1. Get a FREE Pet Rescue Alert Sticker. The ASPCA offers a sticker that alerts people that pets are inside your home or in the general premise. Make sure it is placed in an area where rescue workers could see it. There is space to include the types and number of pets and the name and contact info of your animal’s veterinarian. If you are able to evacuate your pets write "EVACUATED" across the sticker.
2. Arrange a Safe Place Post-Rescue
You might need to find a place for your pet to stay, you can do this by contacting your local veterinarians for a list of boarding kennels and facilities. See if your local animal shelter provides emergency shelter or foster care for pets. You can also identify hotels outside of your immediate area that accept pets so you have an action plan. Maybe you have a friend or relative outside of the area that would be willing to take in your pet in case of an emergency.
3. Emergency Grab N Go Kits
While we don’t sell animal emergency products at The Ready Store there are some components of our kits that could be beneficial to helping your household pet. For the other items you are going to need to collect them on your own (not aware of a company that sells animal emergency kits). Anyways this is the list from the ASPCA along with some of our suggestions:
- Pet first-aid kit and guide book (ask your vet what to include)
- 3-7 days' worth of canned (pop-top) or dry food (be sure to rotate every two months)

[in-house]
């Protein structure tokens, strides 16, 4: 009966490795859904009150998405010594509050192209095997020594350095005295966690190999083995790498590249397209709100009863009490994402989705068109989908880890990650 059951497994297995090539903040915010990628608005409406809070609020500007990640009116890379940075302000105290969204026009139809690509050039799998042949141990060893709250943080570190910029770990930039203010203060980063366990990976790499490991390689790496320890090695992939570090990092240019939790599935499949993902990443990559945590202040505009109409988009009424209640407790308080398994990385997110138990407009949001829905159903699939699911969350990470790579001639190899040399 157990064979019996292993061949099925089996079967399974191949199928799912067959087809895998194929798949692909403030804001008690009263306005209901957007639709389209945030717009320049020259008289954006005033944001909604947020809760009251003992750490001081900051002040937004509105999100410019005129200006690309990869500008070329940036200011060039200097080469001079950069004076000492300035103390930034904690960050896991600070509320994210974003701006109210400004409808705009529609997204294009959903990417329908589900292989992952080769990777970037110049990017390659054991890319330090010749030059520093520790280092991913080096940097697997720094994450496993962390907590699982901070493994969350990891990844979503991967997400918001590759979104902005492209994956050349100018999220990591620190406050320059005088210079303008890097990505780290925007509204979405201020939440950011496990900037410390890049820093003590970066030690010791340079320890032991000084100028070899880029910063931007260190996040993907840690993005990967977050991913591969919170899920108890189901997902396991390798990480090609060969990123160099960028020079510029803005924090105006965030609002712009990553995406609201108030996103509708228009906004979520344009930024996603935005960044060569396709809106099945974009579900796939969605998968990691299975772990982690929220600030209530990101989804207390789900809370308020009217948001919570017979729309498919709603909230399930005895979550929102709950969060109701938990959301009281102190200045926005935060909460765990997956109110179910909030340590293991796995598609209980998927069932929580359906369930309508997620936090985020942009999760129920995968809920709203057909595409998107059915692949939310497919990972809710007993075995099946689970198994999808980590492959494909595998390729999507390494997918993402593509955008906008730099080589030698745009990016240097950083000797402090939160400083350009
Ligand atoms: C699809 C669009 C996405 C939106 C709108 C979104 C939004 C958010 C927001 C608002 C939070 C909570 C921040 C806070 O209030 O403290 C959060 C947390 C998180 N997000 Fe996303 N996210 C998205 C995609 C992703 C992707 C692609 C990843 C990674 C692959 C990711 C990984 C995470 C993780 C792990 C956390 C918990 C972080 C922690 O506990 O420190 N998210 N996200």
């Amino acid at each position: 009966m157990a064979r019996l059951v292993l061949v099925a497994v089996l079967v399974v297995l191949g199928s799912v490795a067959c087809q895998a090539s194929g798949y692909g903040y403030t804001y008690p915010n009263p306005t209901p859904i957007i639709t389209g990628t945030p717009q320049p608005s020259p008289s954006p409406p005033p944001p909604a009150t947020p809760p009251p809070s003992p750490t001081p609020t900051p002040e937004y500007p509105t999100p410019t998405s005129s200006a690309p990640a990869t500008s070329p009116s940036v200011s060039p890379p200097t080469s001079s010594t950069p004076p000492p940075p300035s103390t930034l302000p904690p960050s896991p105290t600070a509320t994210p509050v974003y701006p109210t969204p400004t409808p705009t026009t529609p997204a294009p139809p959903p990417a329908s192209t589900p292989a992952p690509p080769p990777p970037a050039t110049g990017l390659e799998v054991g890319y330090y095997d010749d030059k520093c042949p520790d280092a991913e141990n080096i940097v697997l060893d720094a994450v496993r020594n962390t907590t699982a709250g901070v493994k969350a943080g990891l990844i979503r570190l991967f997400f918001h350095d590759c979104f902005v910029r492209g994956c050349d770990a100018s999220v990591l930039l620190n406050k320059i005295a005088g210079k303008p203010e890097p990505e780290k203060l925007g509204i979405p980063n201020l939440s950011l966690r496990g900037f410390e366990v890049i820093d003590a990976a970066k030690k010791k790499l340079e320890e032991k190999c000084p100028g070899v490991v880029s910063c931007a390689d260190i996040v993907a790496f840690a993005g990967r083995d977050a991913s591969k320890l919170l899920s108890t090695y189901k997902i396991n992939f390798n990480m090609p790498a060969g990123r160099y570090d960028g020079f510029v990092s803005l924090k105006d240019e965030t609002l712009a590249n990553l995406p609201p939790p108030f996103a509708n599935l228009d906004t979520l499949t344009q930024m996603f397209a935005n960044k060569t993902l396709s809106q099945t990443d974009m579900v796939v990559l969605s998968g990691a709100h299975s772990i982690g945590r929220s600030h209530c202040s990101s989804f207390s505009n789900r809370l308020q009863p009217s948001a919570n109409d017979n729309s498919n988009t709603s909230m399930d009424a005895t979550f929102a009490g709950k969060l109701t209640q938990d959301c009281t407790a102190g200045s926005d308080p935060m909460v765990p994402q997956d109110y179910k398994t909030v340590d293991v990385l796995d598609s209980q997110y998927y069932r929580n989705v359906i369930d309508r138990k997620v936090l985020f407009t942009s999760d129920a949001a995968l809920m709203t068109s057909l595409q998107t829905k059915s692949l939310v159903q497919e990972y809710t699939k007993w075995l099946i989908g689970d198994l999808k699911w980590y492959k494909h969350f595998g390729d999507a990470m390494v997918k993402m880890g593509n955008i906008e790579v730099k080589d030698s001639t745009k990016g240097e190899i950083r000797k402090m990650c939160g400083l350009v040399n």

- Disposable litter trays (aluminum roasting pans are perfect)
- Litter or paper toweling
- Liquid dish soap and disinfectant
- Disposable garbage bags for clean-up
- Pet feeding dishes
- Extra harness and leash (Note: harnesses are recommended for safety and security)
- Photocopies of medical records and a waterproof container with a two-week supply of any medicine your pet requires (Remember some medications need to be rotated otherwise they may go bad or become useless.)
- Water, at least 7 days' worth for each person and pet
- A traveling bag, crate or sturdy carrier, ideally one for each pet
- Recent photos of your pets (in case you are separated and need to make "Lost" posters)
- Especially for cats: Pillowcase or EvackSack, toys, scoopable litter
- Especially for dogs: Long leash and yard stake, toys and chew toys, a week's worth of cage liner.
4. Make Sure Tags are Current and In Place
Make sure identification is on the per, namely: name, telephone number, and any urgent medical needs. Be sure to write your pet's name, your name and contact information on your pet's carrier as well. Microchipping is also a nice option as well for tracking purposes.
5. Make and Evacuation Plan
You should already have one for you and your family, if not check out our ReadySteps resource, but you should also think about how your pet fits into the overall plan. Have items near your other grab-n-go kits so you can save time and get out as quickly as possible. Most importantly think through the “what ifs” and be prepared for the different scenarios that might come your way given your location’s unique geographic and climate considerations.
For additional information for birds, reptiles, and small animals such as gerbils go here for additional information.